Rappahannock Review Contributor Spotlight: Interview with Kim Garcia
The poetry editors, Rappahannock Review: In “Mountain Aubade,” specific images like “wild dogwood” and “spider silk” allow you to conjure a sublime scene in very few lines. Did you have a particular location in mind when writing it?
Kim Garcia: I wrote “Mountain Aubade” while on a fellowship at the wonderful Hambidge Center for the Arts in the mountains of Georgia. It’s a place I’ve been many times, and it feels like home. I like to use the world immediately around me whenever possible. I’m wary of writing poems only from the remembered world or the world pre-mediated through art. I like to take these things (art, memory, rite) and test them against whatever the day brings—the action of the landscape as a living thing.
RR: The imagery in “The Dead Wait on the Living to Go on Living” is incredibly compact and nuanced—it could be interpreted as religious, too. What was the inspiration for this poem?
KG: The starting place for this poem was in a prompt a friend, Sue Roberts, gave me one winter’s day in Boston. It was a list of things she wanted in the poem, and I followed it like a recipe, letting the unconscious choose according to intuition. Then, of course, the shaping and cutting took place. I had to ask myself what had just happened on the page. That process usually takes place over a period of years. I work on the poem, then I walk away from it for a long time, then come back and look at it as though it were someone else’s work. If it’s not alive for me each time, I let it go. I don’t always work like this, but something of this quality of knowing nothing, of having no point to prove, is what I trust in writing. It’s what I crave, actually.
I am considered a religious poet, and I see why. I write with reference to Old and New Testament stories, and in my first book I wrote many poems in the voices of Biblical characters. It’s clear I’m writing from within a tradition. But it’s a tricky term, “religious.” I’m not interested in theology, although I respect the work of theologians. Bad theology, like bad law, is very destructive to the fiber of human relationships. But I’m interested in faith, as it is quickened by painful states like doubt, despair, and fear, or vulnerable ones like raw joy and forgiveness. That’s its cutting edge, not beliefs and ideas. If readers come to my poems to find beliefs ratified, they will be disappointed, I think. My hope is that if they come to feel in company with a certain yearning open to whatever is, doubts and all, I will meet them there if I possibly can. It’s an intimate, human exchange.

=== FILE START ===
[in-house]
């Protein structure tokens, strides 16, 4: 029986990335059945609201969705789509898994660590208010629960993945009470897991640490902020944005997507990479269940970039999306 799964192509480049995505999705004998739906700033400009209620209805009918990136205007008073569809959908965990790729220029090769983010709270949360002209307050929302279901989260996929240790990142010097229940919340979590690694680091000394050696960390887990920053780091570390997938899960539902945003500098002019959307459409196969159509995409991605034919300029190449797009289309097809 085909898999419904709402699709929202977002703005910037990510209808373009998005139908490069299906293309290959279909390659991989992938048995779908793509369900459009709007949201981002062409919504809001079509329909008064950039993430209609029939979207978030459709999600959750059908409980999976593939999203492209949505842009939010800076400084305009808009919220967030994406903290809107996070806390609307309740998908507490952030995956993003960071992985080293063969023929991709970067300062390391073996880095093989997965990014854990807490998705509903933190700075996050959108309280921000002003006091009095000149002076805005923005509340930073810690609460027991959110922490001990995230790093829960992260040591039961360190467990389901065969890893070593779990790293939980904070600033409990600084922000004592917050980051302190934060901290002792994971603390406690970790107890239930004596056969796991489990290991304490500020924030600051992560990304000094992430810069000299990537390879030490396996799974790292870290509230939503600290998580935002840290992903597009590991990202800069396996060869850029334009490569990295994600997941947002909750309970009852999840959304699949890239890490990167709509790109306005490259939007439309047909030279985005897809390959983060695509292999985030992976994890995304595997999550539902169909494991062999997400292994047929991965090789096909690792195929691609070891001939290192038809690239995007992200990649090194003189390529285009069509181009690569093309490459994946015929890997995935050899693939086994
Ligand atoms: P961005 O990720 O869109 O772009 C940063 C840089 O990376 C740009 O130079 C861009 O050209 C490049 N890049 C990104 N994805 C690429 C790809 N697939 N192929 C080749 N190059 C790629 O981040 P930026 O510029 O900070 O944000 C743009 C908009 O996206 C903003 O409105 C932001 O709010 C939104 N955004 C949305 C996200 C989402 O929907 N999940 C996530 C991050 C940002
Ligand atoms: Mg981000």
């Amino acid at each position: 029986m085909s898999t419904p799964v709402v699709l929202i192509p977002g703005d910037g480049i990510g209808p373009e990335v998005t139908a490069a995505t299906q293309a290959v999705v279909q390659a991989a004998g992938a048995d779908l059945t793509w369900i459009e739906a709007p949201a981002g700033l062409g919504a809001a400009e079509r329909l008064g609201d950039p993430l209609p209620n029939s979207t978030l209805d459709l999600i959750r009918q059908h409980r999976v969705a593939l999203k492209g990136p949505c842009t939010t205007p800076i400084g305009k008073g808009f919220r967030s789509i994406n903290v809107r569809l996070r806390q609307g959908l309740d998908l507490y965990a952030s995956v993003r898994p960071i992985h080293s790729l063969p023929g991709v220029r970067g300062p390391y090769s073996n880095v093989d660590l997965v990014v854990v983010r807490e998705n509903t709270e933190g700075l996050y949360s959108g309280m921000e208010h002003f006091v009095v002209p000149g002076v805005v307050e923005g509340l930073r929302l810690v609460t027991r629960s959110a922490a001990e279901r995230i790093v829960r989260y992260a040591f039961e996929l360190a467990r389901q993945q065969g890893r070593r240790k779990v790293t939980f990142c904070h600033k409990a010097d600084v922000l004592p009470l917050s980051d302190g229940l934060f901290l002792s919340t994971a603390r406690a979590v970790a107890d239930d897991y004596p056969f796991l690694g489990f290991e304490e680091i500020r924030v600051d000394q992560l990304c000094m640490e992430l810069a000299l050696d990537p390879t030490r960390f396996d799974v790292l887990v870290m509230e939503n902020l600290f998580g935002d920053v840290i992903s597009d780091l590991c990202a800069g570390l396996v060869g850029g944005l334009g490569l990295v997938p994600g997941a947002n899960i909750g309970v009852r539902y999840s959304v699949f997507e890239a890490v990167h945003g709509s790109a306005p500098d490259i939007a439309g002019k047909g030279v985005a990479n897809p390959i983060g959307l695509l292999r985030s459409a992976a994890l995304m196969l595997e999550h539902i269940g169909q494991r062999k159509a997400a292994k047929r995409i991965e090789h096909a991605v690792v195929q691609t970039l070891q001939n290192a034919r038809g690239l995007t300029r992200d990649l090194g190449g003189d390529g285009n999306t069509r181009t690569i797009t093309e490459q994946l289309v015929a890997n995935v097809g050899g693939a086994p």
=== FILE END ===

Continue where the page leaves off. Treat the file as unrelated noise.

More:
RR: Alliteration and assonance seem to be common traits in your writing. What do you think those traits add to your writing? Have you always enjoyed playing with these traits, or are they something that you fell into later on in your writing career?
KG: I love the sound of Anglo-Saxon verse, and you hear that in the alliteration. I think you use what you love before you think about what you’re doing. It’s only recently that I’ve started to ask myself about where that might have come from—working class roots perhaps?
RR: How important is accessibility of meaning in poetry? How hard should a reader work to “solve” a poem, if at all?